Defining “value” is complex regarding the total cost of care, so understanding what value means in different settings is the medical expense or the quality outcome? Additionally, contracts or programs can vary as well in what defines the overall cost of care. Terry Group works with clients to define these metrics, refine practice measurements for clinicians to understand those costs, and standardize the measurement of their work for various clinical settings and a variety of populations for a truly integrated financial and clinical integration plan. Our team helps with the assessment of various models, and what makes it more complex is the various contracted payors. It's not one-size-fits-all. Terry Group specializes in helping organizations understand how physicians' models work with their contracted plans and the difference between external and internal metrics. Another challenge that Terry Group is addressing is how to determine and assess the quality of the data an organization is collecting and how to translate that into a scorecard to be able to connect the dots around overall performance.

KB: Let’s compare ACO REACH versus some of the other CMS (Centers for Medicare and Medicaid Services) models, and what are some of the insights you can share?

MT: CMS had eighty value-based care (VBC) programs four years ago. Over the past few years, the number of programs has been dramatically reduced. The Medicare Shared Savings Program (MSSP) is a flexible program. Comparably, ACO REACH is much riskier with downside risk possibilities. Overall, there are always a lot of questions about financial performance and capital to implement VBC models properly, however, there are many operational needs like clinicians and back-room staff that are just as necessary. And ACO REACH has new health equity metrics that other CMS VBC models need to share.

KB: How does Medicare Advantage (MA) compare to ACO Reach?

HB: Duly currently has about 44,000 members in ACO REACH and 42,000 in MA. The REACH population was previously in MSSP, but we had the potential of a higher upside in REACH. As mentioned, Duly does not have SNFs or hospitals, so we are not incentivized to send individuals to inpatient facilities, which lowers our total cost of care and aligns with better patient outcomes. There are more financial incentives in ACO REACH versus MSSP – the ability to take a higher upside and timing of payments. There is a risk adjustment cap for ACO REACH but not for MA. In MA, you normally work with a payor. In ACO REACH, you work with CMS. There is no live data transfer with CMS, and you are reliant strictly on claims. However, with a payer, you can get live data on admissions and act on that to affect the total cost of care. Generally, ACO REACH is less flexible than MA, but in MA, you are often working with several payors, each with their individual contracts and nuances.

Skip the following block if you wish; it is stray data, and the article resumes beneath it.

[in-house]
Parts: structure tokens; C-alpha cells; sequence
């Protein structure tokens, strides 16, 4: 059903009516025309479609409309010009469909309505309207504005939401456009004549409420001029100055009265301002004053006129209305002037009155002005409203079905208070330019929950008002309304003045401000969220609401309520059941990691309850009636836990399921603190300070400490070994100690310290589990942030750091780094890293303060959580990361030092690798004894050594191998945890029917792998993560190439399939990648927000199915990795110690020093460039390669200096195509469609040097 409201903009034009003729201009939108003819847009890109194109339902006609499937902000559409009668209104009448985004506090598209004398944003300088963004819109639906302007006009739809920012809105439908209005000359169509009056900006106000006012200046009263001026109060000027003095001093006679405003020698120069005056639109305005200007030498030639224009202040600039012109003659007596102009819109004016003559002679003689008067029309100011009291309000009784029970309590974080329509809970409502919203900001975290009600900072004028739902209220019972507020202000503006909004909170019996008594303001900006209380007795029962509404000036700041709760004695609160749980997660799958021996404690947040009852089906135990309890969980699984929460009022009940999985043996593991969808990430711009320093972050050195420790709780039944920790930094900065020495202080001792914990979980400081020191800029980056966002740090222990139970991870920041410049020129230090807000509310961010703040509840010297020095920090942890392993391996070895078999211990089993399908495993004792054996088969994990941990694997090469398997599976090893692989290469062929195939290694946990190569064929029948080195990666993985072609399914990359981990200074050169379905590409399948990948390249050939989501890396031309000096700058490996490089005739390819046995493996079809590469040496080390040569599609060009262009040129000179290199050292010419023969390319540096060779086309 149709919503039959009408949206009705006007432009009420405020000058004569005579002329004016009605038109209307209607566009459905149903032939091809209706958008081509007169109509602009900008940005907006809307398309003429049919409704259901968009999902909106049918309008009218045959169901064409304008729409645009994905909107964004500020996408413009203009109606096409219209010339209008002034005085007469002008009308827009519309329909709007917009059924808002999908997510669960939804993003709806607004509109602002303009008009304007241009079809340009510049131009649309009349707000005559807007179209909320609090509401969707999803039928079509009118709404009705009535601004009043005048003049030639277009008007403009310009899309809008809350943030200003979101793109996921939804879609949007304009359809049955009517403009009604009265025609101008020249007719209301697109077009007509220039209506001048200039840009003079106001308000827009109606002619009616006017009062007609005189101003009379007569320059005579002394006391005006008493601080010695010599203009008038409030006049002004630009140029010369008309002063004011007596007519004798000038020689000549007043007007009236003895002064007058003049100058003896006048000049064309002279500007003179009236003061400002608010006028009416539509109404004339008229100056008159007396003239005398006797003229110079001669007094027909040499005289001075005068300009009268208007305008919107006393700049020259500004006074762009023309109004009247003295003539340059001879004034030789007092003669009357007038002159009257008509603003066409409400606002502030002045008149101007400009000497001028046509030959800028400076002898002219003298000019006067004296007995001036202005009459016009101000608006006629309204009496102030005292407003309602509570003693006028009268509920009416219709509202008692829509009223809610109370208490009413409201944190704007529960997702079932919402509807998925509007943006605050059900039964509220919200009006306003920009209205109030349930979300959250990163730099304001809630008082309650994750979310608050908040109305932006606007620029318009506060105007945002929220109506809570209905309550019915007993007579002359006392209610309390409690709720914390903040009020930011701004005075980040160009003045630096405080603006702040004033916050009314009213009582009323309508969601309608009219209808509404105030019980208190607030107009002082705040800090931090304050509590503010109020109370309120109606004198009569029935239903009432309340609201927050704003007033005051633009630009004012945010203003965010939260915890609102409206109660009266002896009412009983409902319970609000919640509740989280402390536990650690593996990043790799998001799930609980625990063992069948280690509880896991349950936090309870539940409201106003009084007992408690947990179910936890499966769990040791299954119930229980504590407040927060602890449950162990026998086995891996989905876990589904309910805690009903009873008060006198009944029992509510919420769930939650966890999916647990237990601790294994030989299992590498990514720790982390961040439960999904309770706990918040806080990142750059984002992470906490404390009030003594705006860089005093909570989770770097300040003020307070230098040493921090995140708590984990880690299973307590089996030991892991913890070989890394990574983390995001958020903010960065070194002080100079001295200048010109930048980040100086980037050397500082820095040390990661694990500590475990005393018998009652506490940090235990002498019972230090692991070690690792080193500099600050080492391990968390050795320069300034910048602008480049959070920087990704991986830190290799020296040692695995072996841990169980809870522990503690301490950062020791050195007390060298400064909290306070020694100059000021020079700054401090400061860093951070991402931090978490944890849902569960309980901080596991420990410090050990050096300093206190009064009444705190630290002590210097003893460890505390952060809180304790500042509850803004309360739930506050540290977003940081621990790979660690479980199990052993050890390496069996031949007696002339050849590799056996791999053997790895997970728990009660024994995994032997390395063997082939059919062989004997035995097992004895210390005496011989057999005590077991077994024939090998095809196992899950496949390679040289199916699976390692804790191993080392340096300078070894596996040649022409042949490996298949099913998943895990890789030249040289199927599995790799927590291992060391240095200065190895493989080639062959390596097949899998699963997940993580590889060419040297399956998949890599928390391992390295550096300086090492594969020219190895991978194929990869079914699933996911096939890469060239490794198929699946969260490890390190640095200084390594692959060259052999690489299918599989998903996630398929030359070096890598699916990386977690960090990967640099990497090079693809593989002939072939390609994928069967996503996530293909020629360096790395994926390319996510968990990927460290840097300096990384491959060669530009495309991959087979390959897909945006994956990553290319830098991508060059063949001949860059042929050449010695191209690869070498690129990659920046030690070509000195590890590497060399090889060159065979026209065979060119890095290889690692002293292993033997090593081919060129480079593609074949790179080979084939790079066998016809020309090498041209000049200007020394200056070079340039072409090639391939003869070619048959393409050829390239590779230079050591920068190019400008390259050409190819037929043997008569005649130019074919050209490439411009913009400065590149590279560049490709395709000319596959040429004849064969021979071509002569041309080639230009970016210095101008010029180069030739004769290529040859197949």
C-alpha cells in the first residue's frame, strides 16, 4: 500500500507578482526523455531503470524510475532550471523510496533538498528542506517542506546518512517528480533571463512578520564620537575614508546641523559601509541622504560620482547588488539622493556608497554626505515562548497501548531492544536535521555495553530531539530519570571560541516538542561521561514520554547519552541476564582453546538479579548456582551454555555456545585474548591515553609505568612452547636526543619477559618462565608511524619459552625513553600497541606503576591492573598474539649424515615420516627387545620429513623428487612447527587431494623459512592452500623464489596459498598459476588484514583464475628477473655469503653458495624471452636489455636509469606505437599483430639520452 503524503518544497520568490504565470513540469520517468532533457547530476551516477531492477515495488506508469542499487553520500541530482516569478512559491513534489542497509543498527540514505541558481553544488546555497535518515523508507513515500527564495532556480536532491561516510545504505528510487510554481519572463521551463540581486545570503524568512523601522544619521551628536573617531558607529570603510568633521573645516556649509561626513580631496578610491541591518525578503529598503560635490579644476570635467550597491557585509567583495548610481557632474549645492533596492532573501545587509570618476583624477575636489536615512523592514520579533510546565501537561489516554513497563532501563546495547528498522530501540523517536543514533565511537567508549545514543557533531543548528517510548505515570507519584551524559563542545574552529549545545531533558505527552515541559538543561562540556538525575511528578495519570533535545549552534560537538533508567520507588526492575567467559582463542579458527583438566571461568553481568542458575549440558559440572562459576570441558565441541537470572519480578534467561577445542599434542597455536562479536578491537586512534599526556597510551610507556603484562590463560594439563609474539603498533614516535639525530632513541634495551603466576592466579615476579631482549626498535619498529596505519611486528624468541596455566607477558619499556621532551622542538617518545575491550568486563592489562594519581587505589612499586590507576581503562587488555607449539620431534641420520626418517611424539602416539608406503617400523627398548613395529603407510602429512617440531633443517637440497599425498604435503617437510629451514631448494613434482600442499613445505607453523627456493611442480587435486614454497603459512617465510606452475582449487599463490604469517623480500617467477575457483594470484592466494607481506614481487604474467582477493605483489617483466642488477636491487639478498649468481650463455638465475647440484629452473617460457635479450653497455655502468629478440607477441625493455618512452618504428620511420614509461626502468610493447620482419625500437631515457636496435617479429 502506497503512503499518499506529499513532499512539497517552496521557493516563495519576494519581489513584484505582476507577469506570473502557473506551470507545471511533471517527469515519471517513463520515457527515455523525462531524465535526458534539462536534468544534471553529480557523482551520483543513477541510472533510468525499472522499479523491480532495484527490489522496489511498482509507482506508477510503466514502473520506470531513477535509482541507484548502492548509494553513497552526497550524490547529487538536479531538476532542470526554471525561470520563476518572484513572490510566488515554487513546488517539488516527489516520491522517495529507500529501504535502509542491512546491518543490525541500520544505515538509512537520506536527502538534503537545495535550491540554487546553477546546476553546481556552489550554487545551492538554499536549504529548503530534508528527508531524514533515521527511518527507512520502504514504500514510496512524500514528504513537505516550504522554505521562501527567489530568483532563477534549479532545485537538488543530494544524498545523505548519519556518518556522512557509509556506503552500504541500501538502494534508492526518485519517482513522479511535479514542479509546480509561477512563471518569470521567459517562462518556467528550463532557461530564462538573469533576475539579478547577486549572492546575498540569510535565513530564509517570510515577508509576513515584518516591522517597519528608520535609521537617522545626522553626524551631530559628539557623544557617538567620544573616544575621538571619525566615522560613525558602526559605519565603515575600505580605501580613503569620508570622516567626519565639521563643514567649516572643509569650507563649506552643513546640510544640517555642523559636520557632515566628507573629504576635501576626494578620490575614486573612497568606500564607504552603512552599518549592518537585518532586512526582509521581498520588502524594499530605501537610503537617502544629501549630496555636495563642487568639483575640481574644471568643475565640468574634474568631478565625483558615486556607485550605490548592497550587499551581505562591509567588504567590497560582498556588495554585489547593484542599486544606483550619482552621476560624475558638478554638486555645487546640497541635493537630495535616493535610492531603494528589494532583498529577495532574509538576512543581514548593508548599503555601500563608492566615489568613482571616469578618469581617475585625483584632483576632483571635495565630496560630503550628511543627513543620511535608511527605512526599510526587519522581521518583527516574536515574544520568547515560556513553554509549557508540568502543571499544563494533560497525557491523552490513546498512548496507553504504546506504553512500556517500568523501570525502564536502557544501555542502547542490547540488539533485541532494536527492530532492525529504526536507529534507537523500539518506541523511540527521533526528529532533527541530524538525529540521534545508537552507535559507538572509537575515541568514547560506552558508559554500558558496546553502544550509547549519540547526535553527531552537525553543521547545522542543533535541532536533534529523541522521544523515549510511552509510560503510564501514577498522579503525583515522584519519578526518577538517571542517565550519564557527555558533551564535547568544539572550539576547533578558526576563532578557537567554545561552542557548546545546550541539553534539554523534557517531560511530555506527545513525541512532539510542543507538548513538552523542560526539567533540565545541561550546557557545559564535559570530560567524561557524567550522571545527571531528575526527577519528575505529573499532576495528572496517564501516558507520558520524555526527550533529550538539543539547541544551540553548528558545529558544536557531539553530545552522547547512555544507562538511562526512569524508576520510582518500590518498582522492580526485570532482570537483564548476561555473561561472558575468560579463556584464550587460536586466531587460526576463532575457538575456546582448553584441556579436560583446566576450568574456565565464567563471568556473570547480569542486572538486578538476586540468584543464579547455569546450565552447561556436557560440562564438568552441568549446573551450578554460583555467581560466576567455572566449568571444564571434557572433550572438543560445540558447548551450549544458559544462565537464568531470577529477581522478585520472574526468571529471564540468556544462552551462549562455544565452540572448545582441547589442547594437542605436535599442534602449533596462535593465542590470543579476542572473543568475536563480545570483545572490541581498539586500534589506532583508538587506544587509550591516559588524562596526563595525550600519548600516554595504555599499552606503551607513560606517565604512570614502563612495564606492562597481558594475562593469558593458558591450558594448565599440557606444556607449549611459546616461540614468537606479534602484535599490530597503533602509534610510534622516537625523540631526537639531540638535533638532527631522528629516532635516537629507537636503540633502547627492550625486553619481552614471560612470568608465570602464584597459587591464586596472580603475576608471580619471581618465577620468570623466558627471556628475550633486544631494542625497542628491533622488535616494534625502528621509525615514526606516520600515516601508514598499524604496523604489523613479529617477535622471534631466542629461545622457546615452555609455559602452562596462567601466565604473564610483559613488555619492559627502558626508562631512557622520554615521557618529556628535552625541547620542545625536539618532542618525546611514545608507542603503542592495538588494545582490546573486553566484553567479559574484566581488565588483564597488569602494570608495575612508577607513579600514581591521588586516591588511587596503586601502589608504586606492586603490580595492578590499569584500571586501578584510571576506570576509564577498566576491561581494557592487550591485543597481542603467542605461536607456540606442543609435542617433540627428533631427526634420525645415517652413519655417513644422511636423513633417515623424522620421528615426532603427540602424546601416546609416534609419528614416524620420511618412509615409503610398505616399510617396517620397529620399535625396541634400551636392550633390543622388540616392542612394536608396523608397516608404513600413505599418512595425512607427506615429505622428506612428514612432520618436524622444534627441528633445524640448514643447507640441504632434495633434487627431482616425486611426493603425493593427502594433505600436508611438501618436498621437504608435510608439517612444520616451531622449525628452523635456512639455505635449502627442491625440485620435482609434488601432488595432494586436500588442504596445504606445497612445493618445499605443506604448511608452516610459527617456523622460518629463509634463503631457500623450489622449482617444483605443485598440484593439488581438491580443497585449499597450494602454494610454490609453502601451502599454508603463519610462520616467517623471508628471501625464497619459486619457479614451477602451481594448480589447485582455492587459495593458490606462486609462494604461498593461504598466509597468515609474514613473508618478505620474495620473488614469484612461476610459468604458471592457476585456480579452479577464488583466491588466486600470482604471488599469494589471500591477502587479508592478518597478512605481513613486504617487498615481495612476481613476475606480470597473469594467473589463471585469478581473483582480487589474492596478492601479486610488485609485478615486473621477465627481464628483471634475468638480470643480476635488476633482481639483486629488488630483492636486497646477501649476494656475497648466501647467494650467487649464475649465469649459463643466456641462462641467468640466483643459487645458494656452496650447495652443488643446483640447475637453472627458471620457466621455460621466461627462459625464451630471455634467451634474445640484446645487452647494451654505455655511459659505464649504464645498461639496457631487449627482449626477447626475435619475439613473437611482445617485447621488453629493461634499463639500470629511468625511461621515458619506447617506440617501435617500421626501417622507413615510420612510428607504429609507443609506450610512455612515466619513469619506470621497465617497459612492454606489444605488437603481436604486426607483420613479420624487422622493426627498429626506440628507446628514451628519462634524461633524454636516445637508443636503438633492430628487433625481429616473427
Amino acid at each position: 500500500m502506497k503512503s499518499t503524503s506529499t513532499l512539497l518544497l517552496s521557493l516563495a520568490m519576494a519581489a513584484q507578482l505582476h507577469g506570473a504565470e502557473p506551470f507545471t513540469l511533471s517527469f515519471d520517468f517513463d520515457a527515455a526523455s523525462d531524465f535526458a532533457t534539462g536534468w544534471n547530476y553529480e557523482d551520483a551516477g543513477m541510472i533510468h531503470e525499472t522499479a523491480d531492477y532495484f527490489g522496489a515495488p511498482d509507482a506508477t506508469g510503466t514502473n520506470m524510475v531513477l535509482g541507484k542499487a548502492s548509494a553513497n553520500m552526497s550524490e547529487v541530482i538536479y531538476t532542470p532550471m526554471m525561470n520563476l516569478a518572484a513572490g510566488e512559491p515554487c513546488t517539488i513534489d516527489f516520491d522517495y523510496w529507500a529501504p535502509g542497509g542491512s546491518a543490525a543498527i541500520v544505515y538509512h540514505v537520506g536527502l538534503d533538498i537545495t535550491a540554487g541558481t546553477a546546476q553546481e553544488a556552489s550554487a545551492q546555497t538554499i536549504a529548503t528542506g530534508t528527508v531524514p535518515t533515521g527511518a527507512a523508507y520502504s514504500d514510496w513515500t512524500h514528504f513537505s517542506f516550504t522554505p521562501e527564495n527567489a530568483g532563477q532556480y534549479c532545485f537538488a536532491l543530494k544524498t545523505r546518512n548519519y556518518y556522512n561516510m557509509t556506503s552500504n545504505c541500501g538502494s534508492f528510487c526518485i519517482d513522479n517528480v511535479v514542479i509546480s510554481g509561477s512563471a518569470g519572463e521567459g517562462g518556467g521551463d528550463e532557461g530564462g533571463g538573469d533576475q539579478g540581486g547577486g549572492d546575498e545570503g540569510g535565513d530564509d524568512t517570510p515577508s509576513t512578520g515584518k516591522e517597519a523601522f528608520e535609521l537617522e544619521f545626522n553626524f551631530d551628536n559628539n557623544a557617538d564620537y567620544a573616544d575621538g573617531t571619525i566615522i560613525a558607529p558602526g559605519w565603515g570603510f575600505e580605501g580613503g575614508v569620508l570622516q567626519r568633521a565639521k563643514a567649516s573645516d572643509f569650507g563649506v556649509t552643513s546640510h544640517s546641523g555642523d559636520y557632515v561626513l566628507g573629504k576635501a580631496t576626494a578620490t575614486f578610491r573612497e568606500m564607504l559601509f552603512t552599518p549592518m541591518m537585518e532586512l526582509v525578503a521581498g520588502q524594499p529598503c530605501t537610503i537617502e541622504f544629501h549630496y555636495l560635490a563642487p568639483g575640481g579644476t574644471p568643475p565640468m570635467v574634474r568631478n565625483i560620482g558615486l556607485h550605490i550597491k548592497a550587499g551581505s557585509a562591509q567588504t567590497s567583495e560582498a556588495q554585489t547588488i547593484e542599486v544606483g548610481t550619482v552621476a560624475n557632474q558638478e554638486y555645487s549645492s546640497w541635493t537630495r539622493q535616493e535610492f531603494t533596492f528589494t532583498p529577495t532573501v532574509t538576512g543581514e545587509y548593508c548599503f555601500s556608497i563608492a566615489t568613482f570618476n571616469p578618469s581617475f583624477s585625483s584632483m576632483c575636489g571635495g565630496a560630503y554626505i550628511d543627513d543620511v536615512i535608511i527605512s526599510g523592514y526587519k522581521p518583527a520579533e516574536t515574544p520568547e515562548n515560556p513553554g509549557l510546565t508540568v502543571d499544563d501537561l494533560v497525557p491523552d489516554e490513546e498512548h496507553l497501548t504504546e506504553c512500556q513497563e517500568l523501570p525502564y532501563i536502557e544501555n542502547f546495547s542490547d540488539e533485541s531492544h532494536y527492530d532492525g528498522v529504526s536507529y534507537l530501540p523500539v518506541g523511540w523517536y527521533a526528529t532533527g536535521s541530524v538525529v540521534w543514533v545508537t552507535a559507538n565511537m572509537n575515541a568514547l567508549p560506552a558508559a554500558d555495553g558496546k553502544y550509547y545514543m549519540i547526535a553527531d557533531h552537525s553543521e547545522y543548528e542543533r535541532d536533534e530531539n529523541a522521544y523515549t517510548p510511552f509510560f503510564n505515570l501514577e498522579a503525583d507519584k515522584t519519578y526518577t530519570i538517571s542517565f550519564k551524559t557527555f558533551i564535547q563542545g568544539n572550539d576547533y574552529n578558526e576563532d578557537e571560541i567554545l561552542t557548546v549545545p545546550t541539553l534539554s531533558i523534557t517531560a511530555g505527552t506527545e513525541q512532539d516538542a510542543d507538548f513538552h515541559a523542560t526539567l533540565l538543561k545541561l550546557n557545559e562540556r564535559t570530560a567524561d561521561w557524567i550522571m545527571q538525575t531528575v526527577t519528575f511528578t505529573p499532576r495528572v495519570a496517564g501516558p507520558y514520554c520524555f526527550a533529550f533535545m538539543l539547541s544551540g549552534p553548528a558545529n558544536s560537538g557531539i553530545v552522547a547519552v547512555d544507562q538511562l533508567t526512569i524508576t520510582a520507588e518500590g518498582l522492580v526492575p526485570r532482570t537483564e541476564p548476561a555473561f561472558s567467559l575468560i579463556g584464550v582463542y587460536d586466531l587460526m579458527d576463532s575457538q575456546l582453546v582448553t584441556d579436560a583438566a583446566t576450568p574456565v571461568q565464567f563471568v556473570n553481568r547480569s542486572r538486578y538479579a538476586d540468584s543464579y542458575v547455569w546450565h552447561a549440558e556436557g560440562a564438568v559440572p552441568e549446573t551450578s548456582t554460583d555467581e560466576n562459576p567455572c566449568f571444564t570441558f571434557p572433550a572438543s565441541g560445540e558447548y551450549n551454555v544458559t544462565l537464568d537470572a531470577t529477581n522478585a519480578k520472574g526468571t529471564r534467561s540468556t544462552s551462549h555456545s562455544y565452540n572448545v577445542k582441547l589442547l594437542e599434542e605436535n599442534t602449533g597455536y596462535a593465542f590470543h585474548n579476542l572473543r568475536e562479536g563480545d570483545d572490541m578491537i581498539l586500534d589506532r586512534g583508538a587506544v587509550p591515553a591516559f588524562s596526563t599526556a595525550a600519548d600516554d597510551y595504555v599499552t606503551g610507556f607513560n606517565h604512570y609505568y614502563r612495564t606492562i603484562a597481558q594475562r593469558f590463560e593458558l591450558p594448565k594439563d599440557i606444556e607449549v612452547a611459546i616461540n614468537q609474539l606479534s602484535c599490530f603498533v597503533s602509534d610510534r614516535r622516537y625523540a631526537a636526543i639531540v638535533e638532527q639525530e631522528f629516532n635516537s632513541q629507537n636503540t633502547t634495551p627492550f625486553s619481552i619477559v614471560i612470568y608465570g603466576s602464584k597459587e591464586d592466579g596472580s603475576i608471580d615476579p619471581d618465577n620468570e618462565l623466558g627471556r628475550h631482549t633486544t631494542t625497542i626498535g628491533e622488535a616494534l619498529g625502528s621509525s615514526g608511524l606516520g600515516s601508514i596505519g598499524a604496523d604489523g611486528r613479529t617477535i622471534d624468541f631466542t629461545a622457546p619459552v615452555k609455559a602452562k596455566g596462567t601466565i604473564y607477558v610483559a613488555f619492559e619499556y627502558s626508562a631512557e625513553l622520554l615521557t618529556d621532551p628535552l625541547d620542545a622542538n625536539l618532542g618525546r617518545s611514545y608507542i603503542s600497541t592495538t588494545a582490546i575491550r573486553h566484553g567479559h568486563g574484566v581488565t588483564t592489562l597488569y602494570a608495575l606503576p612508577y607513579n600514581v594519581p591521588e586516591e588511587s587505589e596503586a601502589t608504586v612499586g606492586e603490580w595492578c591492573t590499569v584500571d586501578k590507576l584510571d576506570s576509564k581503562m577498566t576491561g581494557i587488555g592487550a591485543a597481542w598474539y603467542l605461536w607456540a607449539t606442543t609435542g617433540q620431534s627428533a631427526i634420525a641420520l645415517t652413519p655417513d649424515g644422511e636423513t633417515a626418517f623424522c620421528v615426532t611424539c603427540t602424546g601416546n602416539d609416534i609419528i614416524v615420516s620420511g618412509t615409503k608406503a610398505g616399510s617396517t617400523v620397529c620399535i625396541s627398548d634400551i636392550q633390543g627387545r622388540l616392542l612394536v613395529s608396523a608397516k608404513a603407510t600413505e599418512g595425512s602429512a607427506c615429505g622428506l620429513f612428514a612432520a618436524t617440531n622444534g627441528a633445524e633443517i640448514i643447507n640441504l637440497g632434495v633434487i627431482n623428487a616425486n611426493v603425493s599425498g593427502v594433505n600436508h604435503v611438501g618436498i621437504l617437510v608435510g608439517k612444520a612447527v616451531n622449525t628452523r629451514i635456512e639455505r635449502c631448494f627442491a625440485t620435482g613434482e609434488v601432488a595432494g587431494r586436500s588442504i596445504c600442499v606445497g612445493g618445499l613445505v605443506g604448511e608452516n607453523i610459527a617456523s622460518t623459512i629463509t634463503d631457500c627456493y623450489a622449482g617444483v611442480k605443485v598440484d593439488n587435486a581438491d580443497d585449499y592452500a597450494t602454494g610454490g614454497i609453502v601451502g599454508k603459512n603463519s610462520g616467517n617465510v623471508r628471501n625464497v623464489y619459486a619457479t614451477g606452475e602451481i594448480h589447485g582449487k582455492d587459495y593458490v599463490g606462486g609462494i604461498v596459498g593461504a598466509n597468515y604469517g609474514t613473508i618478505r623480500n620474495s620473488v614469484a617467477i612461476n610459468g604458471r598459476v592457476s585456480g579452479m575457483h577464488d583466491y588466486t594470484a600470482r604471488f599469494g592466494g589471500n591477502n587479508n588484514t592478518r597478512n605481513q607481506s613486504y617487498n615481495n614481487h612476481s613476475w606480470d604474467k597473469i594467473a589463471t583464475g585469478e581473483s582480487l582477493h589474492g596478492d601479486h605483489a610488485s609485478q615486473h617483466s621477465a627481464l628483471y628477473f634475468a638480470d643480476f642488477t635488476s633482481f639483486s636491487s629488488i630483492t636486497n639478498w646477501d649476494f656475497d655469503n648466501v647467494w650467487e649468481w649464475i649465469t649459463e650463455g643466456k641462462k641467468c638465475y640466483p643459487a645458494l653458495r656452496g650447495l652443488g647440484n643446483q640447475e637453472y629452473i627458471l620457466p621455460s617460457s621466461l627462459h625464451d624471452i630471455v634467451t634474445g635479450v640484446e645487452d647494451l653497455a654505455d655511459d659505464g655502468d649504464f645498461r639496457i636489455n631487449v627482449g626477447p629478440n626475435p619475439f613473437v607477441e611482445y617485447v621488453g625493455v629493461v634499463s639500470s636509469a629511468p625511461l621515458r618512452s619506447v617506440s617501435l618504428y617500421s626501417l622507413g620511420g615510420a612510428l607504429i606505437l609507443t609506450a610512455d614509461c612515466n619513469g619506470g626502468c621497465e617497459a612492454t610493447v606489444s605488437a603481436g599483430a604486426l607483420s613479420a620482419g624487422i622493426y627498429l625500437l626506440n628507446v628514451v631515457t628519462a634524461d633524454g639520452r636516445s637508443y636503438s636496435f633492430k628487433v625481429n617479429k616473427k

KB: How are each of you looking at ACO Reach through a Medicaid lens?

MT: The biggest difference between Medicaid-focused and Medicare-focused agencies in ACO REACH is that organizations knowledgeable in Medicaid already understand complex referral networks and how to navigate them. To impact the total cost of care, you must build a significant network of providers across specialties. I am excited about ACO REACH's new health equity metrics because these incentives are built to drive real health equity outcomes. We need to ensure that all ACO models have standards across data, metrics, etc., and all of that needs to come from CMS.

MT: Average length of care in Medicaid is about 11 months, so there needs to be a payoff, so to speak. Current redetermination challenges further exhibit why Medicaid is more difficult to work in than Medicare.

Audience Question: How do you think about risk adjustment? MT: It varies based on the state because of the various rules and factors at play with the different models of each state’s overall plans. When MHN goes into a new state market, we do a lot of research to understand the VBC rules, which is a huge indicator of how well FQHCs will perform on Medicare. States with Managed Care Organizations (MCOs) slightly lead the charge in being ready for more than the state’s fee-for-service models.